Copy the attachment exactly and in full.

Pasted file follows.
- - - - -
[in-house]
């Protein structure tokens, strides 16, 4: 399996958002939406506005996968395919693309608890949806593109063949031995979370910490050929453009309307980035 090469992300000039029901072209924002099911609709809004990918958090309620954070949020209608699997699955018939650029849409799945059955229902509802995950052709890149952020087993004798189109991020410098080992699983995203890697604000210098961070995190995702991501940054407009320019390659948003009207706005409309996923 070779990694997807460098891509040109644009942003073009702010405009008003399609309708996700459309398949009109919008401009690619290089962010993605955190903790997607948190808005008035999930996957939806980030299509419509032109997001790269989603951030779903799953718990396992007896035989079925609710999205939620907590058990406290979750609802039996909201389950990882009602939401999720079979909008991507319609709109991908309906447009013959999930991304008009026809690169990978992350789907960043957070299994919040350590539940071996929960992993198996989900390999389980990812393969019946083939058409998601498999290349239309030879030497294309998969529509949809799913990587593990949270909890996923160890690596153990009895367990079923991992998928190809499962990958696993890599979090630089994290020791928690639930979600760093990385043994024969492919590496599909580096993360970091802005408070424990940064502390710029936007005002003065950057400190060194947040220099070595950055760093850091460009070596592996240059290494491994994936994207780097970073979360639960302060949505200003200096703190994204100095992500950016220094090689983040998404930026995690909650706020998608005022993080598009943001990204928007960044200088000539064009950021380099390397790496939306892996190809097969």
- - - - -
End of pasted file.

[in-house]
């Protein structure tokens, strides 16, 4: 399996958002939406506005996968395919693309608890949806593109063949031995979370910490050929453009309307980035 090469992300000039029901072209924002099911609709809004990918958090309620954070949020209608699997699955018939650029849409799945059955229902509802995950052709890149952020087993004798189109991020410098080992699983995203890697604000210098961070995190995702991501940054407009320019390659948003009207706005409309996923 070779990694997807460098891509040109644009942003073009702010405009008003399609309708996700459309398949009109919008401009690619290089962010993605955190903790997607948190808005008035999930996957939806980030299509419509032109997001790269989603951030779903799953718990396992007896035989079925609710999205939620907590058990406290979750609802039996909201389950990882009602939401999720079979909008991507319609709109991908309906447009013959999930991304008009026809690169990978992350789907960043957070299994919040350590539940071996929960992993198996989900390999389980990812393969019946083939058409998601498999290349239309030879030497294309998969529509949809799913990587593990949270909890996923160890690596153990009895367990079923991992998928190809499962990958696993890599979090630089994290020791928690639930979600760093990385043994024969492919590496599909580096993360970091802005408070424990940064502390710029936007005002003065950057400190060194947040220099070595950055760093850091460009070596592996240059290494491994994936994207780097970073979360639960302060949505200003200096703190994204100095992500950016220094090689983040998404930026995690909650706020998608005022993080598009943001990204928007960044200088000539064009950021380099390397790496939306892996190809097969």